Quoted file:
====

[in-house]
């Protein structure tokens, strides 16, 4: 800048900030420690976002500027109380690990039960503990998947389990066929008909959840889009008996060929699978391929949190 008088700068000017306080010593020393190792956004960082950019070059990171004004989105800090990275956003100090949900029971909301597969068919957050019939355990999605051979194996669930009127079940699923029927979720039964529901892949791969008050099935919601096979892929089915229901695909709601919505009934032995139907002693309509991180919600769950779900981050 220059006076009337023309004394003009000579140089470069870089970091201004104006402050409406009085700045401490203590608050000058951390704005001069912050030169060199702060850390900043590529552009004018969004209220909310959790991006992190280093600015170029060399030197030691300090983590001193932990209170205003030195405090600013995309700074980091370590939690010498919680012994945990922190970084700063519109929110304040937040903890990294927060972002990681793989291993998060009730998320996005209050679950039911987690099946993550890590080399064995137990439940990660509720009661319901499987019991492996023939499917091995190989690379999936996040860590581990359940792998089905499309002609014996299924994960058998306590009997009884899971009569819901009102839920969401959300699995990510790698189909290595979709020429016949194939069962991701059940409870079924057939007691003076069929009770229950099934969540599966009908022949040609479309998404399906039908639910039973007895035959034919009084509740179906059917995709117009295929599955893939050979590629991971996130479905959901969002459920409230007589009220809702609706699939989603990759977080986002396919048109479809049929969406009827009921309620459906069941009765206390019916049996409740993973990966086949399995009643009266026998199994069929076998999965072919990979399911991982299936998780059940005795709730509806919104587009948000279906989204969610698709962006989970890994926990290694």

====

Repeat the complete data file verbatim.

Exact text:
[in-house]
């Protein structure tokens, strides 16, 4: 800048900030420690976002500027109380690990039960503990998947389990066929008909959840889009008996060929699978391929949190 008088700068000017306080010593020393190792956004960082950019070059990171004004989105800090990275956003100090949900029971909301597969068919957050019939355990999605051979194996669930009127079940699923029927979720039964529901892949791969008050099935919601096979892929089915229901695909709601919505009934032995139907002693309509991180919600769950779900981050 220059006076009337023309004394003009000579140089470069870089970091201004104006402050409406009085700045401490203590608050000058951390704005001069912050030169060199702060850390900043590529552009004018969004209220909310959790991006992190280093600015170029060399030197030691300090983590001193932990209170205003030195405090600013995309700074980091370590939690010498919680012994945990922190970084700063519109929110304040937040903890990294927060972002990681793989291993998060009730998320996005209050679950039911987690099946993550890590080399064995137990439940990660509720009661319901499987019991492996023939499917091995190989690379999936996040860590581990359940792998089905499309002609014996299924994960058998306590009997009884899971009569819901009102839920969401959300699995990510790698189909290595979709020429016949194939069962991701059940409870079924057939007691003076069929009770229950099934969540599966009908022949040609479309998404399906039908639910039973007895035959034919009084509740179906059917995709117009295929599955893939050979590629991971996130479905959901969002459920409230007589009220809702609706699939989603990759977080986002396919048109479809049929969406009827009921309620459906069941009765206390019916049996409740993973990966086949399995009643009266026998199994069929076998999965072919990979399911991982299936998780059940005795709730509806919104587009948000279906989204969610698709962006989970890994926990290694």